Bus fatalities per miles traveled have been steadily dropping in the U.S. since the fatality rate peaked in 1985. In fact, bus-related fatalities per miles traveled have drooped even from 2005. However, bus-related deaths are still an area of serious concern.
- May 31,2011: A commercial tour bus went off Interstate 95 in Virginia and flipped on its roof before dawn Tuesday, killing four people and injuring many more. The driver was charged with reckless driving and police say fatigue was a factor.
- March 12, 2011: A bus returning to New York City from a casino overturned on Interstate 95 in the Bronx was sliced in half by the support pole for a large sign. Fourteen people were killed. The NTSB reported the bus was speeding up to 78 mph. The operator, World Wide Travel, was being watched by Federal Motor Carrier Safety Administration officials after being cited five times for "fatigued driving" after previous crashes.
- March 14, 2011: A privately owned tour bus crashed into a guardrail and a concrete embankment on the New Jersey Turnpike and veered into a drainage ditch on the side of the highway, killing two people and injuring 40 others. The driver was thrown through the windshield and did not survive. The U.S. Department of Transportation's Federal Motor Carrier Safety Administration (FMCSA) declared the Pennsylvania-based bus company Super Luxury Tours, Inc. "an imminent hazard to public safety" and ordered the company to immediately cease all intrastate and interstate transportation services.
- September 11, 2010: Four people died after a double-decker megabus slammed into the railroad bridge in Salina, NY. The driver had missed a turn and was lost. The driver has been charged with four felony counts of criminally negligent homicide and failure to obey a traffic-control device.
In the North America, about 360 million people travel about 28 billion miles a year on about 30,000 commercial buses. While most of these passengers arrive safely at their destination, about 1,000 of them will be injured and 50 killed in a bus accident. Bus accidents were of such concern that the Federal Motor Carrier Safety Administration conducted a large-scale study of bus accidents in 2009. Among the findings of that study were:
- Bus crashes were more likely to occur in cities than on cross-country routes
- Inner-city charter buses were particularly likely to be involved in an accident
- Causes of these accidents include: other vehicles stopping in a bus lane, abrupt lane changes in front of a bus, pedestrian suddenly crossing in front of a bus, and a bus traveling at an unsafe speed for the weather conditions.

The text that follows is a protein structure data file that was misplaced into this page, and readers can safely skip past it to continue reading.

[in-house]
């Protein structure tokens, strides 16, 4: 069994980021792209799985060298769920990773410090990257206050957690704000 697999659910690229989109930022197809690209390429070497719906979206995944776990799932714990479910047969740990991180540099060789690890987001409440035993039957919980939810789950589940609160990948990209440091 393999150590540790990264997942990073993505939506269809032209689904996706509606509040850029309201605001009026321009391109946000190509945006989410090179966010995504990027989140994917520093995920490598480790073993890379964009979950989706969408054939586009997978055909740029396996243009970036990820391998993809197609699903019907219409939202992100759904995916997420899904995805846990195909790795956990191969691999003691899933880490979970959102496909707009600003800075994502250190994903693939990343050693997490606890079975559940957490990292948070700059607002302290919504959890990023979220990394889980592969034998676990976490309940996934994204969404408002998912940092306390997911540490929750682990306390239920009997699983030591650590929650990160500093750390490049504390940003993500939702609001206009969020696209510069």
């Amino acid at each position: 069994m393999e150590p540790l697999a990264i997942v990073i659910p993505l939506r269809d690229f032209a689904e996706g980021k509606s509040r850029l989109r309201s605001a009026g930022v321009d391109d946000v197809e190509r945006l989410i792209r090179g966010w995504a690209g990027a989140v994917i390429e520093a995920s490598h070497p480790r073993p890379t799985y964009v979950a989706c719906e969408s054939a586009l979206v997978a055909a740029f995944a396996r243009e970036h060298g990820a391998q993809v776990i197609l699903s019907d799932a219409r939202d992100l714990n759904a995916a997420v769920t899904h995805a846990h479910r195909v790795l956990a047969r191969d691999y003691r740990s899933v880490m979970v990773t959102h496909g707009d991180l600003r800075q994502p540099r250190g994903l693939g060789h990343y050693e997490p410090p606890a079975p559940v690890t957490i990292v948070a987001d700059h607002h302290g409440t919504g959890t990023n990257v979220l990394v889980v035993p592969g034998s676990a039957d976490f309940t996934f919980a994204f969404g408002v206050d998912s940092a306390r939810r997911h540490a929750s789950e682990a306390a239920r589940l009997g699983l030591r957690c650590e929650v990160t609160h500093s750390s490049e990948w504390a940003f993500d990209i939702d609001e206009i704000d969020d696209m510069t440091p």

School buses represent the largest form of mass transit in the United States, with about 9 million passengers annually (about double what transit buses transport). School bus accidents make up less than 1% of all motor vehicle accidents, but the number of deaths is still not unsubstantial. Since 1990, 1,450 people have been killed in a school-bus-related accident (some of these were occupants of other vehicles or pedestrians). The most common types of school bus accidents are impacts to the front end of the school bus, right-side impact, and rear impact.
While many things can cause a bus accident, including other drivers and pedestrians, the Federal Motor Carrier Safety Administration concluded that in 15 out of 19 cases, the bus drivers were primarily at fault. Sometimes the fault was that they failed to recognize and respond to a potentially dangerous situation and thus got involved in an avoidable accident. Some bus accidents can be attributed to brake failure, electrical fires, or mechanical problems.
Human factors were involved in 90% of the bus accidents studied by the Federal Motor Carrier Safety Administration. Human factors were considered to blame, even in cases where there other factors were involved, such as dangerous acts by other drivers or pedestrians or poor equipment, if the driver might reasonably have been expected to be able to recognize and compensate for the potential danger.
Bus accidents share much in common with other motor vehicle accidents, in that they often can be traced back to a driver who is distracted, drowsy (sleep-deprived), or impaired (drunk, stoned, high). The reason that bus-related accidents are so appalling is that they affect the lives of all of the passengers, magnifying the damage. For that reason, basic precautions should be taken to help protect the millions of people who rely on bus transportation:
- Bus drivers must be properly trained and cognizant of safety issues
- Drowsy driving should be prevented; this may involve enforcement of rules that limit the hours a driver may drive in a day
- Distracted driving should be prevented by not permitting bus drivers to use cell phones, talk to passengers, or otherwise entertain themselves with anything that takes their focus off the road. This may involve banning cell phones for bus drivers on duty.
- Periodic random drug screening may be useful to assure that bus drivers do not get behind the wheel when they have used drugs that would impair their ability to drive.